Console RTS games aren’t well known for their great control schemes, but for a game as simple as Military Madness I would have expected them to be a bit better.
The layout is fine, with the A button used to issue commands and B to cancel them, but moving the cursor around the map has to be done with the D-Pad. On a hexic based map constantly having to hit the pad to move gets tiring, and there’s no option to just use the analog stick. The camera doesn’t rotate 360 degrees either which seemed strange given that this is a 3D game.
While most of Military Madness is pretty basic the multiplayer is surprisingly beefy. Up to four players can join one game either locally or online on five different maps, but the best part is the in-depth perk system. Yes aside from regenerative health multiplayer perks seem to be the most staple feature in video games at the moment.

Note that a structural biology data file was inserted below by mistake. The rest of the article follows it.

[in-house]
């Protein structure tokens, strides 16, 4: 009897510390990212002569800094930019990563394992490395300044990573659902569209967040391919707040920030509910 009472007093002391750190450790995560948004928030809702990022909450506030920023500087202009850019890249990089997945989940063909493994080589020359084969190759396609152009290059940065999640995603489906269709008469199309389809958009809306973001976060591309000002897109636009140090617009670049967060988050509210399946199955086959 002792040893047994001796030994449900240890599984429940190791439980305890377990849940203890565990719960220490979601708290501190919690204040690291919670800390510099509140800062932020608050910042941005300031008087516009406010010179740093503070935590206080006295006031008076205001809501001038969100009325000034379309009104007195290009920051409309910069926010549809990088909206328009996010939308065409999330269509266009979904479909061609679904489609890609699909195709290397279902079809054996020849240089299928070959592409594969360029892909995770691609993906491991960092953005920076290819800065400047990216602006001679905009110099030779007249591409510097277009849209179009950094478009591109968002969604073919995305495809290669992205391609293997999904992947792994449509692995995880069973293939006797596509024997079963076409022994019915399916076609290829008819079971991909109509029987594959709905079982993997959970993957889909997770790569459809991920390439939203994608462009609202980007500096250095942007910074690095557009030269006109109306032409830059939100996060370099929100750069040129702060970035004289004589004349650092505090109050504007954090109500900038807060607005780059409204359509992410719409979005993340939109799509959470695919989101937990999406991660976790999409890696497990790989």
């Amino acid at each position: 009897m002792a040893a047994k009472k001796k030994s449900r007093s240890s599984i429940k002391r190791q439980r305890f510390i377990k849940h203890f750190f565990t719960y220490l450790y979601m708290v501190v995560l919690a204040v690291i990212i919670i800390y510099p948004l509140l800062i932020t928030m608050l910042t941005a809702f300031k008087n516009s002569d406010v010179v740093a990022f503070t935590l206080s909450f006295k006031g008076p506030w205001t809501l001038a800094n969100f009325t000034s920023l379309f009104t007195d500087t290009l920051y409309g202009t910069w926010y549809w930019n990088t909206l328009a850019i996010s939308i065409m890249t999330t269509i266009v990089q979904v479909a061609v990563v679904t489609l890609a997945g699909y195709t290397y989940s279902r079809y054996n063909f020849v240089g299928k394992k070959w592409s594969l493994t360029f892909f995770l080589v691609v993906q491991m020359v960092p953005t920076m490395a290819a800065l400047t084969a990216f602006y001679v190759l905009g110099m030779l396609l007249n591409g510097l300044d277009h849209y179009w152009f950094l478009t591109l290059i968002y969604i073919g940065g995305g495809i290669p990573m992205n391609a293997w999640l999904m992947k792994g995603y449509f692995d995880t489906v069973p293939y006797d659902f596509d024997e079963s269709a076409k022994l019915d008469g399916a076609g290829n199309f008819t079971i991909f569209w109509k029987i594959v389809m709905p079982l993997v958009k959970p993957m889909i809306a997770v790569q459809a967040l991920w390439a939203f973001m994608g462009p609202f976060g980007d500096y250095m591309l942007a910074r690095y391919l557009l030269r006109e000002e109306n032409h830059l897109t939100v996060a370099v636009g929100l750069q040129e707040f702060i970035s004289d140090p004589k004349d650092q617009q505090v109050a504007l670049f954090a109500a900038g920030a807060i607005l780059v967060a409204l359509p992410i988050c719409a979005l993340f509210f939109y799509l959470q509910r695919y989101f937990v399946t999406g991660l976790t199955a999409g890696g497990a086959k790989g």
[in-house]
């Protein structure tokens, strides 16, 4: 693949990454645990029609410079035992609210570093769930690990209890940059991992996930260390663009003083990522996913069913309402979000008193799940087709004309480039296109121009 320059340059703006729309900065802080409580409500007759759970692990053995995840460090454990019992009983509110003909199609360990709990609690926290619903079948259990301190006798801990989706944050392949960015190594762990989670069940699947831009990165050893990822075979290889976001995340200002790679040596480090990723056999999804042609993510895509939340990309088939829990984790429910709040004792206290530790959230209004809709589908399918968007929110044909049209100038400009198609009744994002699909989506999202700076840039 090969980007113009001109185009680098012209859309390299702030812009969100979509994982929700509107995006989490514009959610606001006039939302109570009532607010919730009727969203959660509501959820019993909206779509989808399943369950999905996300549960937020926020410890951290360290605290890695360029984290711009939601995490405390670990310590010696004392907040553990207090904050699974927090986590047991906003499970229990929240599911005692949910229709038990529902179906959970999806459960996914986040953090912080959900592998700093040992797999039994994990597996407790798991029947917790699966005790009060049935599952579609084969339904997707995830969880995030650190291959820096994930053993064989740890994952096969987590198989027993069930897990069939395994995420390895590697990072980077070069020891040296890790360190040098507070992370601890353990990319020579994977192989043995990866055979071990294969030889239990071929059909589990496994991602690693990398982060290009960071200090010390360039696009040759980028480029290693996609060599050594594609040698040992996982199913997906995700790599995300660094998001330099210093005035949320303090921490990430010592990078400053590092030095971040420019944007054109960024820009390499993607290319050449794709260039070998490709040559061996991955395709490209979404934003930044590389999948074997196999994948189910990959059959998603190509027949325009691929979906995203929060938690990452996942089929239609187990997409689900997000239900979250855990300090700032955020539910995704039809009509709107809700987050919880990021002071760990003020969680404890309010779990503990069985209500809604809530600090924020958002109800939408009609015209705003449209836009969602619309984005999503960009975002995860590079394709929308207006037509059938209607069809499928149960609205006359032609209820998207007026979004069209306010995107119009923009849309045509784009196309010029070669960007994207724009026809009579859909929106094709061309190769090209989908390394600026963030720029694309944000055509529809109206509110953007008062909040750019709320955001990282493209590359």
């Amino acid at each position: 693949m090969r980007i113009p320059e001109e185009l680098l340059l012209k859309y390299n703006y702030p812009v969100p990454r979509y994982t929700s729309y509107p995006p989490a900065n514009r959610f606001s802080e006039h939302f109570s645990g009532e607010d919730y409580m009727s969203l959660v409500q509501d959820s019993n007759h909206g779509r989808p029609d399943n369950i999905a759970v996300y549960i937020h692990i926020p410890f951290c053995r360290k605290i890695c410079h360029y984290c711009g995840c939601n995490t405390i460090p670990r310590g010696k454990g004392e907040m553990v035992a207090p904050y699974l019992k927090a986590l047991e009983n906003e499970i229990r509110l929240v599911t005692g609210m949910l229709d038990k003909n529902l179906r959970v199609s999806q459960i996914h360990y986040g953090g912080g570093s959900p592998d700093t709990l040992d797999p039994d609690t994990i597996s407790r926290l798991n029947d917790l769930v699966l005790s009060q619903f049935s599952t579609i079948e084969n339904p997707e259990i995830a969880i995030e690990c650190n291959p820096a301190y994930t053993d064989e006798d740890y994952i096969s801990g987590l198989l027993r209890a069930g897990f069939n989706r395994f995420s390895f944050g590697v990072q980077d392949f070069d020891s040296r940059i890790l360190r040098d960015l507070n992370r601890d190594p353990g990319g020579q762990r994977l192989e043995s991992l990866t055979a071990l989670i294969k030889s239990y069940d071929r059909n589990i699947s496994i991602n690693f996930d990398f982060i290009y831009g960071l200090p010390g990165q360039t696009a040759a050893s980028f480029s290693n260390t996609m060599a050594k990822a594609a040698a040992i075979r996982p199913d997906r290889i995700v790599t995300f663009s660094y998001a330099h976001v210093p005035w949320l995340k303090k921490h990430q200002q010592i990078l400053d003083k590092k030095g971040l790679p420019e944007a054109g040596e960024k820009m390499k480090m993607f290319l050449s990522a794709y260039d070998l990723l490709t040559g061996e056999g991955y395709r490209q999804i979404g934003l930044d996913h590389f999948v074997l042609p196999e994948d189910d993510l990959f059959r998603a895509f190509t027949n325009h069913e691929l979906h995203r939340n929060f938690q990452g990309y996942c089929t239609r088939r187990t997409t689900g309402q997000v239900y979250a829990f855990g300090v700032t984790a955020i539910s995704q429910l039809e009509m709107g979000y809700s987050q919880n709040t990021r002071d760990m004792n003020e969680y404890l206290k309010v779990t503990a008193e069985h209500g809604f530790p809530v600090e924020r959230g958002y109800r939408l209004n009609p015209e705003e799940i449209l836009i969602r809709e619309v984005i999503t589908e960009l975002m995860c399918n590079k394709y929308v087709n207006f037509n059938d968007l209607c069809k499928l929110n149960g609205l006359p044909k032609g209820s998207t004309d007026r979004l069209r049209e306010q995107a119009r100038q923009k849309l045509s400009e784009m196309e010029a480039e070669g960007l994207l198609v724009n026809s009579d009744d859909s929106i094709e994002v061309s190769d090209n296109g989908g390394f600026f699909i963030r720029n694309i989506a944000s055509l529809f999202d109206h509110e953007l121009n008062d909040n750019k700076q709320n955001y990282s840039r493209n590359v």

These perks can be used to customize the multiplayer mode’s exclusive unit, the commander. Upgrades include the ability to cross over chasms, greater attack ranges and a long list of other tweaks. It’s a nice offering; in fact it puzzles me as to why the designers couldn’t spread some of this depth around in the single player.
As XBLA games have evolved over the years it’s becoming common to expect more from them graphically. Military Madness is not going to be pushing the envelope. While it does have a kind of animated feel going the explosions look pretty lame as do the environments. We are fighting on the moon so prepare for the color gray.